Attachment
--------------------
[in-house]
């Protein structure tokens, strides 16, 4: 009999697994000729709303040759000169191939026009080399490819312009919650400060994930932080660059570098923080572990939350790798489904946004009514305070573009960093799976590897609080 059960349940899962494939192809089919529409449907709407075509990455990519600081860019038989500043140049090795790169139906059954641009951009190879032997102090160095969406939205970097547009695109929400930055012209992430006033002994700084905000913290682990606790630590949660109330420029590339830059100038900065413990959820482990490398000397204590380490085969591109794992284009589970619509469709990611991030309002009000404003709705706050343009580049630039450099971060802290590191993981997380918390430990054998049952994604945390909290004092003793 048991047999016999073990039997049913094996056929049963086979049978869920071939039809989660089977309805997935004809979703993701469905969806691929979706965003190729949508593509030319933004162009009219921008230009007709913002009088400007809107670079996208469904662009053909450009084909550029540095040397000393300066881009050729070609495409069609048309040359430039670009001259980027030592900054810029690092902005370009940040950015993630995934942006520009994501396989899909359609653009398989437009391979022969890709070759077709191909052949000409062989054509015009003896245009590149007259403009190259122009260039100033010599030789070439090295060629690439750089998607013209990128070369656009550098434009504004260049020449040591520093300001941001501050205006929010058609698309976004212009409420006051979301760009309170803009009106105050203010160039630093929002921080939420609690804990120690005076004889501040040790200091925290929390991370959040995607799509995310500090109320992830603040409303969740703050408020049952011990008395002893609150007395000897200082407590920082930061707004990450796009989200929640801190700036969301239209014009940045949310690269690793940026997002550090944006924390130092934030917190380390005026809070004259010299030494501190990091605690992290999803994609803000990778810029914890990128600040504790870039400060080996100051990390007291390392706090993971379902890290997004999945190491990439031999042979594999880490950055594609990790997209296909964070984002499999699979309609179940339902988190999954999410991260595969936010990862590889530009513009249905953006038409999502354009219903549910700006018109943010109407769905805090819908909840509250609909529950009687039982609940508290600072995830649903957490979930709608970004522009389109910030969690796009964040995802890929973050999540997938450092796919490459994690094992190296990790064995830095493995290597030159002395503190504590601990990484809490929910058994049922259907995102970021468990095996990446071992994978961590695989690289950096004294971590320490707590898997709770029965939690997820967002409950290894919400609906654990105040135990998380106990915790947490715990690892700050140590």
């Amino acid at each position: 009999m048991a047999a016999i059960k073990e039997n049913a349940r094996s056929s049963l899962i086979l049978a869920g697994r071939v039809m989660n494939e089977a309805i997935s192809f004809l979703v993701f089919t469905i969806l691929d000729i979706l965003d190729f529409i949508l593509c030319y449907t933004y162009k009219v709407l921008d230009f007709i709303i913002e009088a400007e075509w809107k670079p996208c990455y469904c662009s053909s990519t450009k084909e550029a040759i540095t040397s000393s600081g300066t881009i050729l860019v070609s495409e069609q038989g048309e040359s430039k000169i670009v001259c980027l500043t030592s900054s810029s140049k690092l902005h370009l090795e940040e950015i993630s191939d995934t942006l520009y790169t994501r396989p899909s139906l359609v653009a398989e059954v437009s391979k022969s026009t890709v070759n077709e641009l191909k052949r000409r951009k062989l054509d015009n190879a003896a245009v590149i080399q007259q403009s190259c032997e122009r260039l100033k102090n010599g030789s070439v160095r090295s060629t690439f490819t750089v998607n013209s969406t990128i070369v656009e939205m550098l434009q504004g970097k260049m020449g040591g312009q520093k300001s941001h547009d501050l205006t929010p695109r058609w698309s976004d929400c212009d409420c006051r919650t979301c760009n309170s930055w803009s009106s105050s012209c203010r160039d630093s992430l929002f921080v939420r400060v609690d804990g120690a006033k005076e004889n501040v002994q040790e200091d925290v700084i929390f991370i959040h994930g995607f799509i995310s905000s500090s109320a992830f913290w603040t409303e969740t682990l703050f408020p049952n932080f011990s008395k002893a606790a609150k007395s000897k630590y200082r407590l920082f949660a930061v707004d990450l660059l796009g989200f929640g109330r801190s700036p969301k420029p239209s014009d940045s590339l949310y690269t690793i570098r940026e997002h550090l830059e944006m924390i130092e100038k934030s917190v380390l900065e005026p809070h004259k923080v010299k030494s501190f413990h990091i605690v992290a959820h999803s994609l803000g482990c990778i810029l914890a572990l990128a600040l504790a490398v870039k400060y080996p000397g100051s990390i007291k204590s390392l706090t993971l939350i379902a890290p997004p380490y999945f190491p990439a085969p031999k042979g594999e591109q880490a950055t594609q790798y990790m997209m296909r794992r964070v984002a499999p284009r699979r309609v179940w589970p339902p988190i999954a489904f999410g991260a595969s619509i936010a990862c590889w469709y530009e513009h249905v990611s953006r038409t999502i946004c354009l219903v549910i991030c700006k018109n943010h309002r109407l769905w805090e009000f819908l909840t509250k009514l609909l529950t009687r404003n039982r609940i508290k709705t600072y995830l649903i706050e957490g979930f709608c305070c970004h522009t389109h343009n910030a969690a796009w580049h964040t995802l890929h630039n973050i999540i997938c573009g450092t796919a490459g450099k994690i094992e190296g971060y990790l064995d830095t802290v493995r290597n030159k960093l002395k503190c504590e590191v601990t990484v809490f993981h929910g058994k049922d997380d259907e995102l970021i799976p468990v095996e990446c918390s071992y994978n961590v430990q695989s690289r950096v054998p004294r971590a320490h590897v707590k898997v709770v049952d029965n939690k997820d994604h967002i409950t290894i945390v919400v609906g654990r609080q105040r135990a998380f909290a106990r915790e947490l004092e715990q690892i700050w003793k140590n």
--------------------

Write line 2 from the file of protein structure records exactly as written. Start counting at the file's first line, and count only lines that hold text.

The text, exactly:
């Protein structure tokens, strides 16, 4: 009999697994000729709303040759000169191939026009080399490819312009919650400060994930932080660059570098923080572990939350790798489904946004009514305070573009960093799976590897609080 059960349940899962494939192809089919529409449907709407075509990455990519600081860019038989500043140049090795790169139906059954641009951009190879032997102090160095969406939205970097547009695109929400930055012209992430006033002994700084905000913290682990606790630590949660109330420029590339830059100038900065413990959820482990490398000397204590380490085969591109794992284009589970619509469709990611991030309002009000404003709705706050343009580049630039450099971060802290590191993981997380918390430990054998049952994604945390909290004092003793 048991047999016999073990039997049913094996056929049963086979049978869920071939039809989660089977309805997935004809979703993701469905969806691929979706965003190729949508593509030319933004162009009219921008230009007709913002009088400007809107670079996208469904662009053909450009084909550029540095040397000393300066881009050729070609495409069609048309040359430039670009001259980027030592900054810029690092902005370009940040950015993630995934942006520009994501396989899909359609653009398989437009391979022969890709070759077709191909052949000409062989054509015009003896245009590149007259403009190259122009260039100033010599030789070439090295060629690439750089998607013209990128070369656009550098434009504004260049020449040591520093300001941001501050205006929010058609698309976004212009409420006051979301760009309170803009009106105050203010160039630093929002921080939420609690804990120690005076004889501040040790200091925290929390991370959040995607799509995310500090109320992830603040409303969740703050408020049952011990008395002893609150007395000897200082407590920082930061707004990450796009989200929640801190700036969301239209014009940045949310690269690793940026997002550090944006924390130092934030917190380390005026809070004259010299030494501190990091605690992290999803994609803000990778810029914890990128600040504790870039400060080996100051990390007291390392706090993971379902890290997004999945190491990439031999042979594999880490950055594609990790997209296909964070984002499999699979309609179940339902988190999954999410991260595969936010990862590889530009513009249905953006038409999502354009219903549910700006018109943010109407769905805090819908909840509250609909529950009687039982609940508290600072995830649903957490979930709608970004522009389109910030969690796009964040995802890929973050999540997938450092796919490459994690094992190296990790064995830095493995290597030159002395503190504590601990990484809490929910058994049922259907995102970021468990095996990446071992994978961590695989690289950096004294971590320490707590898997709770029965939690997820967002409950290894919400609906654990105040135990998380106990915790947490715990690892700050140590």